Best Tips for using Air Dry Clay

INSIDE : Learn the best tips for using Air Dry Clay. There are endless techniques and tricks for creating beautiful crafts with Air Dry Clay.  I have learned so much information after using this simple clay over the years! Plus I have tons of great kid and adult craft clay ideas, too.

Tips, Techniques and Tricks for How to use Air Dry Clay

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This post has been updated since it’s original Feburary 2018 publish date.

Air Dry Clay is really an amazing product.  Not only is it fun to use, but there are endless amazing ideas to create using it. I love that no matter you age, everyone loves crafting with clay!

Best part of Air Dry Clay

The best part about air dry clay is that it dries via the air – I know!

No longer do you need to spend time throwing pottery in a studio and having to wait days beyond that to then paint and then ‘fire’ your project in a kiln.  

With air dry clay, your amazing creation is ready to use as soon as it is dries out!  

Today I will be sharing my favorite Tips, Techniques and Tricks for How to use Air Dry Clay.

Over the years, I have created quite a few air dry clay projects and crafts.  And each time I learn a little something new or figure out a neat new supply that helps make the crafting process go so much easier.

You might also enjoy these two VERY POPULAR posts I wrote.

Air Dry Clay projects that are amazing.

What is Air Dry Clay?

Air Dry Clay is a type of modeling clay that hardens without the need for baking or firing and instead dries in the air, into a hard solid form.  It is made from a mixture of water, clay, and a hardening agent, such as plaster of paris or cellulose.

It is a versatile clay that can be used in many projects.  You can use it to make clay sculptures, figurines, jewelry, decorative items, plaques or miscellaneous home decor items.

Air dry clay is available in a variety of colors as well, white and terra cotta being the most common.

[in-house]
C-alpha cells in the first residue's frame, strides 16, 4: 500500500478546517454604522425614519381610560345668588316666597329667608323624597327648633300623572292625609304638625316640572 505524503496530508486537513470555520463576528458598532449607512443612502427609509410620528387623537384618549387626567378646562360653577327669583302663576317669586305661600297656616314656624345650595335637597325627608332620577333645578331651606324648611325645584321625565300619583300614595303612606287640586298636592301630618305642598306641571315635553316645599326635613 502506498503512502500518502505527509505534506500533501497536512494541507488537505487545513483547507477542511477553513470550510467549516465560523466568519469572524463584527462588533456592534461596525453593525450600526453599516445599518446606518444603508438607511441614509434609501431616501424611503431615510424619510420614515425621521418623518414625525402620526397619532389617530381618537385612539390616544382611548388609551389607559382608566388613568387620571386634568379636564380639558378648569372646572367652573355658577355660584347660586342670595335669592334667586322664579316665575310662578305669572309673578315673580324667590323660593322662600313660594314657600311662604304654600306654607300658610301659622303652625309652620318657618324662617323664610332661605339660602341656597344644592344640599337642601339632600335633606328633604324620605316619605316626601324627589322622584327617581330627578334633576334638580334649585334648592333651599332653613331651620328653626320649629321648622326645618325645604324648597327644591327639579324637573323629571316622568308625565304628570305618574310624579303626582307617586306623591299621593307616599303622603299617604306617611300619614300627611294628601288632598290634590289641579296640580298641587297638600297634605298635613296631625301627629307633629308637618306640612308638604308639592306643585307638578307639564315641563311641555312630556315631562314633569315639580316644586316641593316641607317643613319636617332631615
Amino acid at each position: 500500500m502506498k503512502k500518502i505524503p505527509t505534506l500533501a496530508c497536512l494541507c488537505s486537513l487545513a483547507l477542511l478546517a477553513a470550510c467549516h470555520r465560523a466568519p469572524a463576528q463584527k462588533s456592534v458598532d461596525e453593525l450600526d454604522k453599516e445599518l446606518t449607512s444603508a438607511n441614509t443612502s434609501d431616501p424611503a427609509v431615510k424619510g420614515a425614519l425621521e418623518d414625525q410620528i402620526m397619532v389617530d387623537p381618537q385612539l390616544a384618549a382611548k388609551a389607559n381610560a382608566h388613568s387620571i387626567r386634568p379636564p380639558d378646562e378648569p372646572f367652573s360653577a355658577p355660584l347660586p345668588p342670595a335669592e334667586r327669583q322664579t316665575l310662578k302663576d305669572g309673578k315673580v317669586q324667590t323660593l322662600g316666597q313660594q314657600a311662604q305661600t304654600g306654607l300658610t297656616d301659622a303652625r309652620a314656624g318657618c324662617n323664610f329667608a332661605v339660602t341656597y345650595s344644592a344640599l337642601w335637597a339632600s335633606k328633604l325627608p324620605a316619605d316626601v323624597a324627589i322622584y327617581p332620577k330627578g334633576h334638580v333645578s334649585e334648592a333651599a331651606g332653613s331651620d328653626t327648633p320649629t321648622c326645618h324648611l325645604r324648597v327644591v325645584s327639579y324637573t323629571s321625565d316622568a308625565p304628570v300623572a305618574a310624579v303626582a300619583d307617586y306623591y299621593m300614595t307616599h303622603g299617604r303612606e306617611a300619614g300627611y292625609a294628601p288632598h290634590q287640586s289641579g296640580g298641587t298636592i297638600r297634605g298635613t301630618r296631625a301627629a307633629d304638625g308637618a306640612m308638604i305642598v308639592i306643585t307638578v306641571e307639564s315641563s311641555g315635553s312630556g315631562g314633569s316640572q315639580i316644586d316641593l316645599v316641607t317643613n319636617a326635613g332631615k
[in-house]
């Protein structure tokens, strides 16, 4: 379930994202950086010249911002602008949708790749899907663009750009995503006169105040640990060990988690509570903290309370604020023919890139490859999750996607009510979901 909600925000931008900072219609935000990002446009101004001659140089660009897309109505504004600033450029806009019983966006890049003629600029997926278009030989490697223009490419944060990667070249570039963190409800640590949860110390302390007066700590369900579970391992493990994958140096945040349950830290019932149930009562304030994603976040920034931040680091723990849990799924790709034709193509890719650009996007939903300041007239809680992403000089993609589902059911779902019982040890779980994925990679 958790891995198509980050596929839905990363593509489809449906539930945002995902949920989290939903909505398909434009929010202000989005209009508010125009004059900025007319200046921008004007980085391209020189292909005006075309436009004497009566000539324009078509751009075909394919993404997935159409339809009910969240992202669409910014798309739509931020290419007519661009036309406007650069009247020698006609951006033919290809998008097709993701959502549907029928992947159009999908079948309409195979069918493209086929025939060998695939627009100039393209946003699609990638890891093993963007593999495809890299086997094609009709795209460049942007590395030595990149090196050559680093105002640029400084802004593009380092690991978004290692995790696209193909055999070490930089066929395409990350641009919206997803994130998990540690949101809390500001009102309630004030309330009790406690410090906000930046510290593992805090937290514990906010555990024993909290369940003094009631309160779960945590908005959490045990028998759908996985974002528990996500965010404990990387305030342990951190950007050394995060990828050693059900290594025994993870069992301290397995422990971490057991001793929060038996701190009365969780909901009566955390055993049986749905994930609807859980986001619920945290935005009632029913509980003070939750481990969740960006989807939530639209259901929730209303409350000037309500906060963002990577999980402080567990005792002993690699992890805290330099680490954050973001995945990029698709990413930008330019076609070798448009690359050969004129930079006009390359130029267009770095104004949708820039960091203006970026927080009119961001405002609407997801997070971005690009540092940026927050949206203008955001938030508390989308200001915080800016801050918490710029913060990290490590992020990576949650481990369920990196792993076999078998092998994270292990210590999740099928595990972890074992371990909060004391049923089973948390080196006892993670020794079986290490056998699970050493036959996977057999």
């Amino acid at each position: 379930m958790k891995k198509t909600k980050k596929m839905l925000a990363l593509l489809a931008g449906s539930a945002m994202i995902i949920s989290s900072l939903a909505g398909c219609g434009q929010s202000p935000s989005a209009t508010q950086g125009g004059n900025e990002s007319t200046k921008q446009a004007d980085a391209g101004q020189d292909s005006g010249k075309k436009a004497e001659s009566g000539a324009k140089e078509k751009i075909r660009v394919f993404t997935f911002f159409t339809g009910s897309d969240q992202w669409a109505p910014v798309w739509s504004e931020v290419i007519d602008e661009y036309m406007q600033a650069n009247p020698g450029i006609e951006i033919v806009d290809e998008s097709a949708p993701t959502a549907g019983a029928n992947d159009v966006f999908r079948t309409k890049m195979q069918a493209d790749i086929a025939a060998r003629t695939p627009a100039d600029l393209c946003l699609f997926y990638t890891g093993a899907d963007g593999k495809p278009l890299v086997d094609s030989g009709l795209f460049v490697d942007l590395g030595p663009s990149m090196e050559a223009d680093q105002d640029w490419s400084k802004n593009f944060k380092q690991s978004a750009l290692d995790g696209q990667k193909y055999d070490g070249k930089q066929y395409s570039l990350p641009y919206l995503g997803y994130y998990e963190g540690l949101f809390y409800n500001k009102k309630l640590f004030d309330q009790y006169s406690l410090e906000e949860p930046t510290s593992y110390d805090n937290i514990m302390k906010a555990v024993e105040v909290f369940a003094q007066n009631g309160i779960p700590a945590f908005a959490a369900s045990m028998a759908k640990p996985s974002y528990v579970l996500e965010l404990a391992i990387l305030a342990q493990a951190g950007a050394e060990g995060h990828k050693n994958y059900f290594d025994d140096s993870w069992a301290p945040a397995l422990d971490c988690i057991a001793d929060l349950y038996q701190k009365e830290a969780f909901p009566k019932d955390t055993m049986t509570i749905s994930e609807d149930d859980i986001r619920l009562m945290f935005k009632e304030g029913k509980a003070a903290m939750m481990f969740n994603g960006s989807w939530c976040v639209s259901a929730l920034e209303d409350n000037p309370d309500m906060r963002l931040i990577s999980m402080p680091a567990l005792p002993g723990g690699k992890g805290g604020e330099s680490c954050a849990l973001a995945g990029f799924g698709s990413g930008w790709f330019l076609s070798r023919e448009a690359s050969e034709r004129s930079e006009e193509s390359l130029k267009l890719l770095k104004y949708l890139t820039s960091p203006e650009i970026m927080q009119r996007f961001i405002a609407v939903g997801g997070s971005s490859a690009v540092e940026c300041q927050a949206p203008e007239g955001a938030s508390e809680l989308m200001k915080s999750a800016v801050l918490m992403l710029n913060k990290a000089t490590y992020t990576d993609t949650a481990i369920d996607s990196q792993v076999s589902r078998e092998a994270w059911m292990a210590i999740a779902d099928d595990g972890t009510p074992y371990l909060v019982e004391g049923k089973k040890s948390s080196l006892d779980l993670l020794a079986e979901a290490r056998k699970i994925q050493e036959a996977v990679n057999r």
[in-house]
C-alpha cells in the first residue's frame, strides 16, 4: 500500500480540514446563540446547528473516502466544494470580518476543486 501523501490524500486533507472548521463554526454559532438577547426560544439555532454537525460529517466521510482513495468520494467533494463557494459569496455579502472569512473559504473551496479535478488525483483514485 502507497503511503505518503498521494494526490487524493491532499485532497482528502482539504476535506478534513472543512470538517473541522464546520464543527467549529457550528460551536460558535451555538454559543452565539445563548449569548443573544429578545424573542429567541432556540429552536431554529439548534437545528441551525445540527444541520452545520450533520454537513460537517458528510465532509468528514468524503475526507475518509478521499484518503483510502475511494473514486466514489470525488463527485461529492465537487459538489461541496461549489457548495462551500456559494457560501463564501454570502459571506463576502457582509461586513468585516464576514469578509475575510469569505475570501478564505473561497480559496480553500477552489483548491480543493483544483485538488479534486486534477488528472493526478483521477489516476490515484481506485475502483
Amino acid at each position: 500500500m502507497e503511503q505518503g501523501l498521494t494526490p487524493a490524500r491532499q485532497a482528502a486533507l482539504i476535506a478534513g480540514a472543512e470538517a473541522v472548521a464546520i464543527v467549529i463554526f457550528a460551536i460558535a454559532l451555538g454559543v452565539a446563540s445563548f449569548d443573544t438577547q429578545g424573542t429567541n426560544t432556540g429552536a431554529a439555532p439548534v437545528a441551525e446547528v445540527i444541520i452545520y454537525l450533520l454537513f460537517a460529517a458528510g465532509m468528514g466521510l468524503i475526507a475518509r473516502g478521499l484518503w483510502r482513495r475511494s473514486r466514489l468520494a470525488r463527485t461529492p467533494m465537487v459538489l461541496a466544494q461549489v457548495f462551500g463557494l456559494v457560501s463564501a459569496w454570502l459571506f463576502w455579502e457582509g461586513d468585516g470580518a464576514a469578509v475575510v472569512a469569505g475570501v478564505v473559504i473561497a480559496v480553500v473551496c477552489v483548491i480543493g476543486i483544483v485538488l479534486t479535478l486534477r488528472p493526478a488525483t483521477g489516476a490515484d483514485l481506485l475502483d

There is no baking or firing needed and once it becomes dry, you can paint and decorate the clay.  There is also very easy clean-up with this kind of clay.

How does Air Dry Clay work?

Air Dry Clay is a pliable soft clay product that you are able to roll, bend and mold into shapes, sculptures or enjoyable items.  Once your clay piece has been created, simply allow the clay to sit out in the air. With time, the air dries out your clay and it becomes hard.

Here are the steps on how air dry clay works:

  1. The clay is made from a mixture of water, clay, and a hardening agent.
  2. The clay is kneaded to make it smooth and workable.
  3. The clay is shaped into the desired object.
  4. The clay is left to dry in a cool, dry place.
  5. As the clay dries, the water molecules evaporate and the hardening agent reacts to form a solid polymer.
  6. The clay is completely hardened after 24-72 hours.

What type of Air Dry Clay is the best to use?

I used to exclusively use white Crayola Air Dry clay.  I loved that it came in a 2.5 lbs container for such a reasonable price.  I also loved that it came in a resealable tub and it stayed moist for quite a long time, even after opening it. You could easily pick it up at your local craft shop, but I found buying it on Amazon a little more convenient.  I have made most of my older clay projects with the Crayola brand clay.

Polymer Clay Supplies

However, one day I tried Sculpey white Air Dry Modeling clay and I don’t think I’ll stray away from this brand.  I think Sculpey is the best clay because it dries a little more clean and a purer white color, as opposed to the Crayola clay with dries a light gray/white color.  I do keep it sealed in a large zip-lock bag to keep it from drying out, but overall it just seems like a higher quality product.